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Last Night I Dreamed of Peace: The Diary of Dang Thuy Tramby Dang Thuy Tram
Synopses & Reviews
At the age of twenty-four, Dang Thuy Tram volunteered to serve as a doctor in a National Liberation Front (Viet Cong) battlefield hospital in the Quang Ngai Province. Two years later she was killed by American forces not far from where she worked. Written between 1968 and 1970, her diary speaks poignantly of her devotion to family and friends, the horrors of war, her yearning for her high school sweetheart, and her struggle to prove her loyalty to her country. At times raw, at times lyrical and youthfully sentimental, her voice transcends cultures to speak of her dignity and compassion and of her challenges in the face of the wars ceaseless fury.
The American officer who discovered the diary soon after Dr. Trams death was under standing orders to destroy all documents without military value. As he was about to toss it into the flames, his Vietnamese translator said to him, “Dont burn this one. . . . It has fire in it already.” Against regulations, the officer preserved the diary and kept it for thirty-five years. In the spring of 2005, a copy made its way to Dr. Trams elderly mother in Hanoi. The diary was soon published in Vietnam, causing a national sensation. Never before had there been such a vivid and personal account of the long ordeal that had consumed the nations previous generations.
Translated by Andrew X. Pham and with an introduction by Pulitzer Prize winner Frances FitzGerald, Last Night I Dreamed of Peace is an extraordinary document that narrates one womans personal and political struggles. Above all, it is a story of hope in the most dire of circumstances—told from the perspective of our historic enemy but universal in its power to celebrate and mourn the fragility of human life.
"'In 1970, while sifting through war documents in Vietnam, Fred Whitehurst, an American lawyer serving with a military intelligence dispatch, found a diary no bigger than a pack of cigarettes, its pages handsewn together. Written between 1968 and '70 by Tram, a young, passionate doctor who served on the front lines, it chronicled the strife she witnessed until the day she was shot by American soldiers earlier that year at age 27. Whitehurst, who was greatly moved by the diary and smuggled it out of the country, returned it to Thuy's family in 2005; soon after, it was published as a book in Vietnam, selling nearly half a million copies within a year and a half. The diary is valuable for the perspective it offers on war — Thuy is not obsessed with military maneuvers but rather the damage, both physical and emotional, that the war is inflicting on her country. Thuy also speaks poignantly about her patients and the compassion she feels for them. Unfortunately, the writing, composed largely of breathless questions and exclamations, is monotonous at times, somewhat diminishing the book's power. (Sept.)' Publishers Weekly (Copyright Reed Business Information, Inc.)" Publishers Weekly (Copyright Reed Business Information, Inc.)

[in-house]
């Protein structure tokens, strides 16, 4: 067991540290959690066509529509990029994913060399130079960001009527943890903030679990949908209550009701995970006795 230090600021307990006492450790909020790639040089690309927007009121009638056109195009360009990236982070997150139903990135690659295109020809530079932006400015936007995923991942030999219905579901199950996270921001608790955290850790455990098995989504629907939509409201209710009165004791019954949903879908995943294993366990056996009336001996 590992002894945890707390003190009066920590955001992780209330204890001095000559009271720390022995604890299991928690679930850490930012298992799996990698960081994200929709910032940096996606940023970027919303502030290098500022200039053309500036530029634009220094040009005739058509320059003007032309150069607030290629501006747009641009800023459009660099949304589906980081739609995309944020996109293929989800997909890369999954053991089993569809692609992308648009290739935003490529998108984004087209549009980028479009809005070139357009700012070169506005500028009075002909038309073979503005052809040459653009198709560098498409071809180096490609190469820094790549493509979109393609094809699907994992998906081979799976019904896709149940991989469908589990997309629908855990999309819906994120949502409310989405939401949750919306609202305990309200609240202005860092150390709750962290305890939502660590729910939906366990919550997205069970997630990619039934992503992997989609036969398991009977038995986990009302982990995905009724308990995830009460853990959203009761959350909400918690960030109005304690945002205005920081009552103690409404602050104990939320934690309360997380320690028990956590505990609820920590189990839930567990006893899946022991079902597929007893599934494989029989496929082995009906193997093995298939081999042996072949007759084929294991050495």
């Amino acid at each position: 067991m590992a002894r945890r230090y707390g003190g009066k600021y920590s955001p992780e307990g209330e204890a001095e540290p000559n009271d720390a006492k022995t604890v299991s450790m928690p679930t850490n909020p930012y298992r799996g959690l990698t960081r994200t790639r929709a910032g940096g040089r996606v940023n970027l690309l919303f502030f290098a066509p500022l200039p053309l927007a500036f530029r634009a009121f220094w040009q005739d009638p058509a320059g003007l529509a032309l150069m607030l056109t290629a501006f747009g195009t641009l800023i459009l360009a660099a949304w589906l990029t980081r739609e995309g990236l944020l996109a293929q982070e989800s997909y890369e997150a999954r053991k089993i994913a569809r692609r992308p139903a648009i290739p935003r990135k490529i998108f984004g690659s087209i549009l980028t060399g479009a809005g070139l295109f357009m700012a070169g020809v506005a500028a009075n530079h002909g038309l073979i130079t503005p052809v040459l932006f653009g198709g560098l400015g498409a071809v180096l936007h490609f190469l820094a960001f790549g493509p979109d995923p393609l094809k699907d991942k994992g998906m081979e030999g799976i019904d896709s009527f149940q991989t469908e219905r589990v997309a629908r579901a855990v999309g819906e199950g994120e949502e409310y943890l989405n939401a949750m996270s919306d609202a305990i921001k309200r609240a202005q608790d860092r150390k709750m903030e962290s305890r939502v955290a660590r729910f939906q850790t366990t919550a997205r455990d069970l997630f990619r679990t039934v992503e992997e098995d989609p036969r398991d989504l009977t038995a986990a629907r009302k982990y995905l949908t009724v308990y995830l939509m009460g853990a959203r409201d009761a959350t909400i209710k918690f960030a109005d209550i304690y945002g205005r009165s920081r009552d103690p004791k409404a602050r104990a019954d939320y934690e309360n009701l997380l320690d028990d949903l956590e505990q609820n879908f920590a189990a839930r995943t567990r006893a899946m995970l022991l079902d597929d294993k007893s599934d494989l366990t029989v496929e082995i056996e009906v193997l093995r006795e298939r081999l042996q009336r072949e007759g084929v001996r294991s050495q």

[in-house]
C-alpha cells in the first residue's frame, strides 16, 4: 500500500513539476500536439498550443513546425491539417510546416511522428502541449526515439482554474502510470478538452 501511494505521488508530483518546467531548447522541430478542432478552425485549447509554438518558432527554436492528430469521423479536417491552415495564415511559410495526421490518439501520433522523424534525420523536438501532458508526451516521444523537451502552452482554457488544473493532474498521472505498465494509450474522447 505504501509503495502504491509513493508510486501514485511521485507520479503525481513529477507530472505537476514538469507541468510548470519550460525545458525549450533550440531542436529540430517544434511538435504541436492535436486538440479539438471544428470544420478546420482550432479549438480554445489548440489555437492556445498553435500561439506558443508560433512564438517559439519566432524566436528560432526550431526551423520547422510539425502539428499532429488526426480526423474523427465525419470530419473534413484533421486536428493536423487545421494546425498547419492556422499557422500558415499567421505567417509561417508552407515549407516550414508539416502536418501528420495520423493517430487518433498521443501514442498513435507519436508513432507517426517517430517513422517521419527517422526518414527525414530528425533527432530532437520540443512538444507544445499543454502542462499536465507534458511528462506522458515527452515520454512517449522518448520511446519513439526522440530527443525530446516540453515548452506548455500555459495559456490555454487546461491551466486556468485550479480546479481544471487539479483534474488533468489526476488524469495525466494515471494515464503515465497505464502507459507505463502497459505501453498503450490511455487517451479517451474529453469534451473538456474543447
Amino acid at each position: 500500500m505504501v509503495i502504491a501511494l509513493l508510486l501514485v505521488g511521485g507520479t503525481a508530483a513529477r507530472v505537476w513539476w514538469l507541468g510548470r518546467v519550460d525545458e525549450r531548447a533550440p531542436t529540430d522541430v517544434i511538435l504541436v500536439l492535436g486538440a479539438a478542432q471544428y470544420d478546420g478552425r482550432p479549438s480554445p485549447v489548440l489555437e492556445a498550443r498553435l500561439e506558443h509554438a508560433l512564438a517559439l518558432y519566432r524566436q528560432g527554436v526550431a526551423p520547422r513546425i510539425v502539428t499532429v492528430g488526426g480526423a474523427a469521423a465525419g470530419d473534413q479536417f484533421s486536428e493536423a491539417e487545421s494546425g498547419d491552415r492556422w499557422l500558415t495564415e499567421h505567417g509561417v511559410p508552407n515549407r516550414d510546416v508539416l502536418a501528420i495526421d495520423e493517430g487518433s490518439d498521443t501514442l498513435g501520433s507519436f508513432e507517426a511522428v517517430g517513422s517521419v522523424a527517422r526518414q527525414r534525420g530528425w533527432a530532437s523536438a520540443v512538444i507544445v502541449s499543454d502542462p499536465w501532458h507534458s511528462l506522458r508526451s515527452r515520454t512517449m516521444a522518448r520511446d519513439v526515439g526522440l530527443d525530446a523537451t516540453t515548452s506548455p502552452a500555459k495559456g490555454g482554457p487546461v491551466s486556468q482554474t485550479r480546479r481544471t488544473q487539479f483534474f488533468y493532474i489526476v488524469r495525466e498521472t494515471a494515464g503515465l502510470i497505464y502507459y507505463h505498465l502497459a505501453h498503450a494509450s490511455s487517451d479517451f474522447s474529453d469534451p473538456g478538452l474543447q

About the Author
Born in Hanoi, DANG THUY TRAM was a Vietnamese doctor who tended civilians as well as Viet Cong soldiers. She died in 1970 at the age of twenty-seven. To learn more about Dang Thuy Tram and how her diary came to be published, visit www.ThuyTram.com.
Andrew X. Pham is the author of Catfish and Mandala: A Two-Wheeled Voyage Through the Landscape and Memory of Vietnam and the forthcoming The Eaves of Heaven: A Life in Three Wars. He is the recipient of the Kiriyama Pacific Rim Prize.
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